Cross price elasticity: with changes in demand of one product due to changes in price of another.

Understanding elasticity allows us to identify the optimal point for revenue – since we have reducing marginal returns on price increments. Graphically the optimal point lies at the frontier of the Price vs. Quantity graph depicted below:

Revenues and Elasticity

Own Price Elasticity

Green Apples

Imagine you were going to buy an apple from the local market where there are only 100 apples and 100 customers including yourself. The price of apples on the day is $2 and every person can only buy 1 apple.

At a price of $2 perhaps 80 people would be willing and able to buy an apple at the $2. If the price of an apple suddenly became $100 per apple, chances are no one would be willing and/or able to buy an apple. At a price lower than $2 we might see a few more people buying apples, or none at all.

The same dynamic applies to quantities where a drop or rise in the availability of apples would impact how much people are able and willing to pay for a product.

We therefore arrive at the formula for price elasticity of demand is given by either of the following:

  • PE = (ΔQ/Q) / (ΔP/P)
  • PE = (ΔQ/ΔP) * (P/Q)
  • P is price
  • Q is quantity
  • ΔQ is the change in quantity
  • ΔP is the change in price

Let us look at an example.

Imagine you are a sales person in the market and you sell apples .. green shiny ones that makes people’s mouths water with delight. You currently sell like everyone else in the market an apple for $2 and sell 100 apples each day.

You want to sell more and therefore you decide to play the price game (…bad idea, but that’s for another post…) and cut the price to $1.99 (…nice move, sales person, nice move…). The next day rolls over and you end up selling 110 apples.

How elastic is demand?

It’s 20 … but what does that mean?
It means for every percentage drop in price, you get 20 percent increase in quantity.

Elasticity Interpretation

Generally, we can interpret price elasticity values with the following ranges:

  • PE equal to 0: Perfectly inelastic demand – meaning that price has no impact on quantity.
  • PE between -1 and 1: Relatively inelastic demand
  • PE larger than 1: Changes in price impact demand in opposite direction.
  • PE less than -1: Changes in price impact demand in the same direction.

Cross Price Elasticity

Pile of chocolate chip cookies isolated on white background

Imagine you grew your business and now own an entire supermarket.
You now sell apples, juice, eggs, flour, cookies and all sorts of great products!

You start thinking about the pricing strategy of your products and you set prices for each product. You notice that changing the price of eggs impacts sales (as it should do!). You start to do the elasticity calculations and you realize that increasing the price of flour reduces sales not only in flour, but also in eggs. Another oddity is that eggs sales pick up slightly when you increase the price of cookies.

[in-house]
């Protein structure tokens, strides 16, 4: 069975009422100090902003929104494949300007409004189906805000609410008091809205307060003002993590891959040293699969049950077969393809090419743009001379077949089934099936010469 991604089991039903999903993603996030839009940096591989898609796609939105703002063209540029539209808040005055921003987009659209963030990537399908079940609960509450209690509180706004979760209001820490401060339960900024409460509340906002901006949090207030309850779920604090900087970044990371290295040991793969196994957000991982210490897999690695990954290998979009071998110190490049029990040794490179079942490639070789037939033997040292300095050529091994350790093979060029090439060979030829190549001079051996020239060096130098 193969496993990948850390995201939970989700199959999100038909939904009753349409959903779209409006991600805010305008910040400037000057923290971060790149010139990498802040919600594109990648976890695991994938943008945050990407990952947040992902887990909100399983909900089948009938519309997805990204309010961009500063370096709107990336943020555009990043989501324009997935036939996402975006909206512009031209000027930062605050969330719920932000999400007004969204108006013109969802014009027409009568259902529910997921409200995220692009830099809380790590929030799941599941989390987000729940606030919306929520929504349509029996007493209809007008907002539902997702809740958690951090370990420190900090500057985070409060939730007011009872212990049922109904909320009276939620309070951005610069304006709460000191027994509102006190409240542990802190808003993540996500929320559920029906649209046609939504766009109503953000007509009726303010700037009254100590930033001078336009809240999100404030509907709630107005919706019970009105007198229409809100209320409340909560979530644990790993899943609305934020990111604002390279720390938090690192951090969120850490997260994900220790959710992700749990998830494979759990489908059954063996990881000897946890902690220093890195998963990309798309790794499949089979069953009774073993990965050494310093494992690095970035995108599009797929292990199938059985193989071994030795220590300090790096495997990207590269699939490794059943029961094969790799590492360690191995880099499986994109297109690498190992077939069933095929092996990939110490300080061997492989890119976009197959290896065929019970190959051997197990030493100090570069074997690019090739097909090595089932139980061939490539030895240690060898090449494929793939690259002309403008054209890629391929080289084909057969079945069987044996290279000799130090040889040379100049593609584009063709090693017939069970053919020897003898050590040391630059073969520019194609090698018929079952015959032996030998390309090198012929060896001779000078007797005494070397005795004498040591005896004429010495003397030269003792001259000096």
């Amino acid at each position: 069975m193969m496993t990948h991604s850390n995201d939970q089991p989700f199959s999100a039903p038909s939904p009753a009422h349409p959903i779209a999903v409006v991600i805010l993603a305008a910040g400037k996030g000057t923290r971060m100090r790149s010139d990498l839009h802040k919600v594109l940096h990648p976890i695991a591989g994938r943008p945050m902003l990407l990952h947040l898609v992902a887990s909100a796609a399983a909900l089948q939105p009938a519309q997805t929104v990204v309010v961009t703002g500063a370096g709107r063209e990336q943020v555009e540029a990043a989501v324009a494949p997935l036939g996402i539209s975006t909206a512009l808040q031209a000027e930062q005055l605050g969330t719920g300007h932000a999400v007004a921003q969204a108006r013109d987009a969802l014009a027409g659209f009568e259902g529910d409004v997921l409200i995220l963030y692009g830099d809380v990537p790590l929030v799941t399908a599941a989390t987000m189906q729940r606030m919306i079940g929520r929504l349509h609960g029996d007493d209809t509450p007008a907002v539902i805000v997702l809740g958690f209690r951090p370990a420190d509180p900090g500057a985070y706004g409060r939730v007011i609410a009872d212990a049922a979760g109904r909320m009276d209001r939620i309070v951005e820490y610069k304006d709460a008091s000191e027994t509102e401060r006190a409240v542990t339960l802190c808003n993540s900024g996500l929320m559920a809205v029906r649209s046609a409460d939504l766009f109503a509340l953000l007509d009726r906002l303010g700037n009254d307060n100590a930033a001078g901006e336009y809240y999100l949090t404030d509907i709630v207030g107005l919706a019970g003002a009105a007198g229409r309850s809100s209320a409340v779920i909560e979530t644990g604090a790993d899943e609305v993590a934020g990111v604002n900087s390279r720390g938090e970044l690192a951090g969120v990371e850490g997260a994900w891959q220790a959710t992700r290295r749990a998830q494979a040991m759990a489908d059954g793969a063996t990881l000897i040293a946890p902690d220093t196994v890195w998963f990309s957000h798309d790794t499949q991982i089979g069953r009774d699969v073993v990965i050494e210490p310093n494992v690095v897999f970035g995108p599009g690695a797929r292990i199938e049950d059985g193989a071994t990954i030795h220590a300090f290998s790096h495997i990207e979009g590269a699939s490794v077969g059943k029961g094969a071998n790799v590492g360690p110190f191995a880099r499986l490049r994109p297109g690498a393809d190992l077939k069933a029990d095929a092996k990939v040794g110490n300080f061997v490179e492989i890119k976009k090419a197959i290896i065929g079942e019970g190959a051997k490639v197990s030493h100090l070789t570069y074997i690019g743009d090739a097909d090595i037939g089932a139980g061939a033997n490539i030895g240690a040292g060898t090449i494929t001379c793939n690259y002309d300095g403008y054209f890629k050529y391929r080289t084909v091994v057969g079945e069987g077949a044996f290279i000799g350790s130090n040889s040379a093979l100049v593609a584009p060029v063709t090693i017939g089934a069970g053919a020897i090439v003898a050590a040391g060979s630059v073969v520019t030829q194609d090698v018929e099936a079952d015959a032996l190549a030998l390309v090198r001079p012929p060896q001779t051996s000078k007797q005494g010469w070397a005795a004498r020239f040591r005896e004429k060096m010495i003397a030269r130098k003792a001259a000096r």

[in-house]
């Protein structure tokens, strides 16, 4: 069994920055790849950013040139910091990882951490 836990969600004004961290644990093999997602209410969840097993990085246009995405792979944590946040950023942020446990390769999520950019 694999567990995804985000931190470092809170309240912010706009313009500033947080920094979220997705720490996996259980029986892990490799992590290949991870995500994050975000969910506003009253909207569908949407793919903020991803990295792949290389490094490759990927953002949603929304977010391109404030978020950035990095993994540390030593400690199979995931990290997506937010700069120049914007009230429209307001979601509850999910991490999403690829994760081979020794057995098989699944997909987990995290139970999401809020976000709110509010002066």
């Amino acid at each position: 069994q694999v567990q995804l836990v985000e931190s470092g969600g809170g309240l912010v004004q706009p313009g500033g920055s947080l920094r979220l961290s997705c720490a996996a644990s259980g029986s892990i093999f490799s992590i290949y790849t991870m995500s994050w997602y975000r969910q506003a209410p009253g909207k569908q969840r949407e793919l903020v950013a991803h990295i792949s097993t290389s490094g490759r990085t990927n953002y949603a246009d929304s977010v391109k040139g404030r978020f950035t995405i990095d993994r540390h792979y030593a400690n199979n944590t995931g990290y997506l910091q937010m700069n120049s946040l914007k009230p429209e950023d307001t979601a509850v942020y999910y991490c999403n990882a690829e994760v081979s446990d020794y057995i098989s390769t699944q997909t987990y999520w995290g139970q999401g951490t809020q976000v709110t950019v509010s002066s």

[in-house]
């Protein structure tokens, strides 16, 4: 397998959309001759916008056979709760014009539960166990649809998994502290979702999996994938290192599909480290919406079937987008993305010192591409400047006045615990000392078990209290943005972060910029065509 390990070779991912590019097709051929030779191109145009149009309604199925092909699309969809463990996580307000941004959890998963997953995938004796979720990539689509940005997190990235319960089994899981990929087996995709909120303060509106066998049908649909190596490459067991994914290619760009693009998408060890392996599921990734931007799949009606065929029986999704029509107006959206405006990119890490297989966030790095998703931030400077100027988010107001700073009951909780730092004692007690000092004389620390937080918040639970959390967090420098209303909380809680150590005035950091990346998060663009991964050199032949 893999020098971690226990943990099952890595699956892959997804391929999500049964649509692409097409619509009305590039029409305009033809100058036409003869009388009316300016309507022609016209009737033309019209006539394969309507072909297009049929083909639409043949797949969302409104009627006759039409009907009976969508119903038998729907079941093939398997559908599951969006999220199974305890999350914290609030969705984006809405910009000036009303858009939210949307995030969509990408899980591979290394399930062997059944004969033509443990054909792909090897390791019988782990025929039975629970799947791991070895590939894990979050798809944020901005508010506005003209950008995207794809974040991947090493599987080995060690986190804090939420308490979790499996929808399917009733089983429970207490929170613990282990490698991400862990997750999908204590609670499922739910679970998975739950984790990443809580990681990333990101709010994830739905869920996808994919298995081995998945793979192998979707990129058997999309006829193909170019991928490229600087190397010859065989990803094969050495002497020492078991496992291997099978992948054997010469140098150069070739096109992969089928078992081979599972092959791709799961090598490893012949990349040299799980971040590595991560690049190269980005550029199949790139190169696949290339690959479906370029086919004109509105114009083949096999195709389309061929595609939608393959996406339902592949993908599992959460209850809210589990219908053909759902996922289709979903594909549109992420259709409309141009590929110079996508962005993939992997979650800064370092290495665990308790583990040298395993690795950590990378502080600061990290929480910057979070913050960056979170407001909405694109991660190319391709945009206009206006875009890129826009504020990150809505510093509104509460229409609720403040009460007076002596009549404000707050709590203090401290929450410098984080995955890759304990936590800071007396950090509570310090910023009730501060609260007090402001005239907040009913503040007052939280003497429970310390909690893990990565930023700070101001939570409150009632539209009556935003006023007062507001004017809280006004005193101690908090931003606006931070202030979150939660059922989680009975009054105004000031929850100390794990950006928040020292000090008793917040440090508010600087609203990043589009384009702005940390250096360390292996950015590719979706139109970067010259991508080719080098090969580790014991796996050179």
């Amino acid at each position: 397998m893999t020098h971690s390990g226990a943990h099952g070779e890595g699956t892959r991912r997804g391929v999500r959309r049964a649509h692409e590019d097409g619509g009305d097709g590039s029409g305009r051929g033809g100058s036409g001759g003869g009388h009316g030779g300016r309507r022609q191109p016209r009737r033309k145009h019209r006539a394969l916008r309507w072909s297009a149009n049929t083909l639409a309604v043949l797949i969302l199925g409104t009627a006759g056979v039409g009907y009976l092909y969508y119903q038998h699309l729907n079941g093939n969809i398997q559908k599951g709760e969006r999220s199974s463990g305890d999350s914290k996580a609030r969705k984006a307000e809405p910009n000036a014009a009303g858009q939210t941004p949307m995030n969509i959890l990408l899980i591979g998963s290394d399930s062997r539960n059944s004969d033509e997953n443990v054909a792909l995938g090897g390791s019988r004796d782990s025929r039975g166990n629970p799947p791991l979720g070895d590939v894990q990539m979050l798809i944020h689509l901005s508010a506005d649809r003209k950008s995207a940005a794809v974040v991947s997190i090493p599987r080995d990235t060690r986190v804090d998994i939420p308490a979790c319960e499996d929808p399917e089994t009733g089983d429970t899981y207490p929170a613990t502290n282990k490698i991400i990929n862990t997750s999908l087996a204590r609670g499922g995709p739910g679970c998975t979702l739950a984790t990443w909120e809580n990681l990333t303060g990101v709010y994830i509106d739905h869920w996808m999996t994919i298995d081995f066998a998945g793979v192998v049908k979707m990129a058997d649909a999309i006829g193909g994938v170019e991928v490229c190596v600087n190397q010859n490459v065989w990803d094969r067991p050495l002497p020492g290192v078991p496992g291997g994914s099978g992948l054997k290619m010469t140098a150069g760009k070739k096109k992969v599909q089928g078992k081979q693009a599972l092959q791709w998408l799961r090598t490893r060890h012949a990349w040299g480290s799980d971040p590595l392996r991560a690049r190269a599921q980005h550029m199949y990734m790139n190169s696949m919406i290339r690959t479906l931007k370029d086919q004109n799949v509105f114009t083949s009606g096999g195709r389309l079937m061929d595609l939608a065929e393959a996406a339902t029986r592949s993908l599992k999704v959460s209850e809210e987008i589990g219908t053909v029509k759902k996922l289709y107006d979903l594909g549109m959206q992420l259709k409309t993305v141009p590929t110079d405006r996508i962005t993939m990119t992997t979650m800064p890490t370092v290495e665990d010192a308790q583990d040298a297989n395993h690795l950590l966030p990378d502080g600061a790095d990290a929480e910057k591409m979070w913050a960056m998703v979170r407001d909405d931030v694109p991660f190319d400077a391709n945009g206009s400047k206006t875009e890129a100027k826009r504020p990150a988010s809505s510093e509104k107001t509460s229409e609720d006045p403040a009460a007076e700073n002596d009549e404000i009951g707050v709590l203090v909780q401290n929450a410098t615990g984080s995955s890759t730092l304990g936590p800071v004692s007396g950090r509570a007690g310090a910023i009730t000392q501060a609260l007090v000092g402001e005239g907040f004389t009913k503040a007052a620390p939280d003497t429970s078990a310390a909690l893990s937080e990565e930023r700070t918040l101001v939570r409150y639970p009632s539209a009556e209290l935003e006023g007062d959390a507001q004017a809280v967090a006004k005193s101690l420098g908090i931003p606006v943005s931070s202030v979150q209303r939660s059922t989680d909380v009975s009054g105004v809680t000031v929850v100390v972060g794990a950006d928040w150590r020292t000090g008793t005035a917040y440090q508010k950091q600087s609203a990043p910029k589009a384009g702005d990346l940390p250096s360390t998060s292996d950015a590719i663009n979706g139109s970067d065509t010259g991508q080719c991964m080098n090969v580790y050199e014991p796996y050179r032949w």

Soon you realise that the changes you make in the price of flour impact that changes in quantities sold of eggs. Likewise, the increase in price of cookies impacts the sales of eggs. People start making their own cookies rather than buying them ready made if they are too expensive!

This is called cross price elasticity and is calculated as follows:

  • CPEeggs,cookies = (%ΔQeggs / %ΔPcookies)

We calculate %ΔQ and %ΔP as follows:

  • %ΔQ = Qstart – Qend / (Qstart + Qend) ÷ 2
  • %ΔP = Pstart – Pend / (Pstart + Pend) ÷ 2

Lets take a look at an example. Suppose that you had cookies priced at $5 and eggs at $2 selling 100 units and 50 units respectively. You decided to increase the price of cookies because they are awesome and stuff to $8! Your customers are angry cookie monsters and you only manage to sell 10 cookies after the price hike. On the other hand, your egg sales fly through the roof at 100 units. It seems like many cookie monsters decided to bake at home.

We would then get CPEeggs,cookies = %ΔQeggs / %ΔPcookies = (~33%) / (~23%)
This gives a CPE of 1.44 … but what does this mean?

The positive relationship between eggs and cookies indicate that they are good substitutes for one another. That a change in price of eggs by one percent increases the sales of cookies by 1.44. If the relationship was negative, they would be complements to one another.

Next Steps

We now know that elasticity tells us about how sensitive our customers are to the price of one product or the relative price of another. We can use this information provided historical data, but as the adage goes: hindsight is 20-20.

The next step would be to be able to predict or model the relationship between quantity and price and determine elasticity. This should start to sound familiar if you have had any experience with regression modelling. A regression model would take the form of:

  • Quantityeggs = A x Priceeggs + B x Pricecookies + e

Where A and B are some coefficient and e is a constant.

We would then have the predicted relationship between quantity and the price of each product in our supermarket. Calculating price elasticity and cross price elasticity then becomes relatively easy.

This is precisely what we will do with R in the next post on Price Elasticity with R!